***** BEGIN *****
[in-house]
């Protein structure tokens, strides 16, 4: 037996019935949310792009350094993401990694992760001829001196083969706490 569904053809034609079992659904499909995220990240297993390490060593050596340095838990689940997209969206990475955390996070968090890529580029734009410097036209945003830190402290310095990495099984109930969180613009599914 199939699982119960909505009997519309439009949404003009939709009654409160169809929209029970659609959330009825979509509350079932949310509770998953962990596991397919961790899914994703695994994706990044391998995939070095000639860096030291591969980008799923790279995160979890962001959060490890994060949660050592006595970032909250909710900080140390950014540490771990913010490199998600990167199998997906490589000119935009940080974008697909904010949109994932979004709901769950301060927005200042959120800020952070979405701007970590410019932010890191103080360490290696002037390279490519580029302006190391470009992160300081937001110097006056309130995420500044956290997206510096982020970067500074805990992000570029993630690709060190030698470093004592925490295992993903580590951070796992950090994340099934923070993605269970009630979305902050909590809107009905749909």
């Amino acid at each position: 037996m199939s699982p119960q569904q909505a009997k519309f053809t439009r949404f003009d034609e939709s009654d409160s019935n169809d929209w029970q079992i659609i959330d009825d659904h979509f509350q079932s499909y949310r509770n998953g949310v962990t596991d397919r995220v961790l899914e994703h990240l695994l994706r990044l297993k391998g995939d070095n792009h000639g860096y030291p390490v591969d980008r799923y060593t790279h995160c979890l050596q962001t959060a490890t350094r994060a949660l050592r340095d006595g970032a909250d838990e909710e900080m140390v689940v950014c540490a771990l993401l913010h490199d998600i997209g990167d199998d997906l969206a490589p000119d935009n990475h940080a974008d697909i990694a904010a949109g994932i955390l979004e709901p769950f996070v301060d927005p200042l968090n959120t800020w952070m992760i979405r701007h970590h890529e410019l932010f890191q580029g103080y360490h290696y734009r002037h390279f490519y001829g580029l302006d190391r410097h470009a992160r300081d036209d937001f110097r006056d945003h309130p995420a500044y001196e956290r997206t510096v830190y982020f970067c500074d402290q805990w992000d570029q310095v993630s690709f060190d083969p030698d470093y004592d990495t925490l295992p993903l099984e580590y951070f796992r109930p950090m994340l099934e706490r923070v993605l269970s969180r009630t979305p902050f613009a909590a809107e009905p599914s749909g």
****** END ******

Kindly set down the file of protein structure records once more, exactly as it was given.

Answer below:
[in-house]
């Protein structure tokens, strides 16, 4: 037996019935949310792009350094993401990694992760001829001196083969706490 569904053809034609079992659904499909995220990240297993390490060593050596340095838990689940997209969206990475955390996070968090890529580029734009410097036209945003830190402290310095990495099984109930969180613009599914 199939699982119960909505009997519309439009949404003009939709009654409160169809929209029970659609959330009825979509509350079932949310509770998953962990596991397919961790899914994703695994994706990044391998995939070095000639860096030291591969980008799923790279995160979890962001959060490890994060949660050592006595970032909250909710900080140390950014540490771990913010490199998600990167199998997906490589000119935009940080974008697909904010949109994932979004709901769950301060927005200042959120800020952070979405701007970590410019932010890191103080360490290696002037390279490519580029302006190391470009992160300081937001110097006056309130995420500044956290997206510096982020970067500074805990992000570029993630690709060190030698470093004592925490295992993903580590951070796992950090994340099934923070993605269970009630979305902050909590809107009905749909």
């Amino acid at each position: 037996m199939s699982p119960q569904q909505a009997k519309f053809t439009r949404f003009d034609e939709s009654d409160s019935n169809d929209w029970q079992i659609i959330d009825d659904h979509f509350q079932s499909y949310r509770n998953g949310v962990t596991d397919r995220v961790l899914e994703h990240l695994l994706r990044l297993k391998g995939d070095n792009h000639g860096y030291p390490v591969d980008r799923y060593t790279h995160c979890l050596q962001t959060a490890t350094r994060a949660l050592r340095d006595g970032a909250d838990e909710e900080m140390v689940v950014c540490a771990l993401l913010h490199d998600i997209g990167d199998d997906l969206a490589p000119d935009n990475h940080a974008d697909i990694a904010a949109g994932i955390l979004e709901p769950f996070v301060d927005p200042l968090n959120t800020w952070m992760i979405r701007h970590h890529e410019l932010f890191q580029g103080y360490h290696y734009r002037h390279f490519y001829g580029l302006d190391r410097h470009a992160r300081d036209d937001f110097r006056d945003h309130p995420a500044y001196e956290r997206t510096v830190y982020f970067c500074d402290q805990w992000d570029q310095v993630s690709f060190d083969p030698d470093y004592d990495t925490l295992p993903l099984e580590y951070f796992r109930p950090m994340l099934e706490r923070v993605l269970s969180r009630t979305p902050f613009a909590a809107e009905p599914s749909g």